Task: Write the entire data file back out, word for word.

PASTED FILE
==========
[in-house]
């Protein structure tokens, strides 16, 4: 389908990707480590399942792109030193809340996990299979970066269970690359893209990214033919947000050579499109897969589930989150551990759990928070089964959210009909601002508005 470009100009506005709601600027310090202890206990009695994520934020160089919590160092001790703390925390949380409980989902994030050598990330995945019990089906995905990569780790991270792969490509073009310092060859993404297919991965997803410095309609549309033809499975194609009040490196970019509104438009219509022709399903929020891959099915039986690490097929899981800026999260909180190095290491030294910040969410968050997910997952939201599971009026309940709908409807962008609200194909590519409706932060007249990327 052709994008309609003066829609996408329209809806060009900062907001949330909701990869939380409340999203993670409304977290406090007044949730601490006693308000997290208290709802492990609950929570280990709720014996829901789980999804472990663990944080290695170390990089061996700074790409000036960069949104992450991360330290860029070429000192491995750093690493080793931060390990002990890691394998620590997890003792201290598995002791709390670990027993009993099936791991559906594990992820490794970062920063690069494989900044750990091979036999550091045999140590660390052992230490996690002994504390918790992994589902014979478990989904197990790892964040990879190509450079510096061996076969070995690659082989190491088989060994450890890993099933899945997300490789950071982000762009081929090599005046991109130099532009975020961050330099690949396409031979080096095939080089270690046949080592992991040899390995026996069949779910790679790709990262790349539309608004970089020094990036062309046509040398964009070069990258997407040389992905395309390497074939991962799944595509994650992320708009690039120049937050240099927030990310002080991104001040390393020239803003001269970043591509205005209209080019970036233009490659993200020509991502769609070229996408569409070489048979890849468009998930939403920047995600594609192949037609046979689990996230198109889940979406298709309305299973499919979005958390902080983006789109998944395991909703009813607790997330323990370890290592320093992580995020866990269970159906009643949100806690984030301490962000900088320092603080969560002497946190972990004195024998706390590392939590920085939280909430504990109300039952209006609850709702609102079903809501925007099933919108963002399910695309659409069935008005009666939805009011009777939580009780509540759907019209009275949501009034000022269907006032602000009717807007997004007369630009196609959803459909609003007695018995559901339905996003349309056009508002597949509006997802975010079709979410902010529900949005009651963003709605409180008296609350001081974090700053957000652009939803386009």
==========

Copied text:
[in-house]
């Protein structure tokens, strides 16, 4: 389908990707480590399942792109030193809340996990299979970066269970690359893209990214033919947000050579499109897969589930989150551990759990928070089964959210009909601002508005 470009100009506005709601600027310090202890206990009695994520934020160089919590160092001790703390925390949380409980989902994030050598990330995945019990089906995905990569780790991270792969490509073009310092060859993404297919991965997803410095309609549309033809499975194609009040490196970019509104438009219509022709399903929020891959099915039986690490097929899981800026999260909180190095290491030294910040969410968050997910997952939201599971009026309940709908409807962008609200194909590519409706932060007249990327 052709994008309609003066829609996408329209809806060009900062907001949330909701990869939380409340999203993670409304977290406090007044949730601490006693308000997290208290709802492990609950929570280990709720014996829901789980999804472990663990944080290695170390990089061996700074790409000036960069949104992450991360330290860029070429000192491995750093690493080793931060390990002990890691394998620590997890003792201290598995002791709390670990027993009993099936791991559906594990992820490794970062920063690069494989900044750990091979036999550091045999140590660390052992230490996690002994504390918790992994589902014979478990989904197990790892964040990879190509450079510096061996076969070995690659082989190491088989060994450890890993099933899945997300490789950071982000762009081929090599005046991109130099532009975020961050330099690949396409031979080096095939080089270690046949080592992991040899390995026996069949779910790679790709990262790349539309608004970089020094990036062309046509040398964009070069990258997407040389992905395309390497074939991962799944595509994650992320708009690039120049937050240099927030990310002080991104001040390393020239803003001269970043591509205005209209080019970036233009490659993200020509991502769609070229996408569409070489048979890849468009998930939403920047995600594609192949037609046979689990996230198109889940979406298709309305299973499919979005958390902080983006789109998944395991909703009813607790997330323990370890290592320093992580995020866990269970159906009643949100806690984030301490962000900088320092603080969560002497946190972990004195024998706390590392939590920085939280909430504990109300039952209006609850709702609102079903809501925007099933919108963002399910695309659409069935008005009666939805009011009777939580009780509540759907019209009275949501009034000022269907006032602000009717807007997004007369630009196609959803459909609003007695018995559901339905996003349309056009508002597949509006997802975010079709979410902010529900949005009651963003709605409180008296609350001081974090700053957000652009939803386009």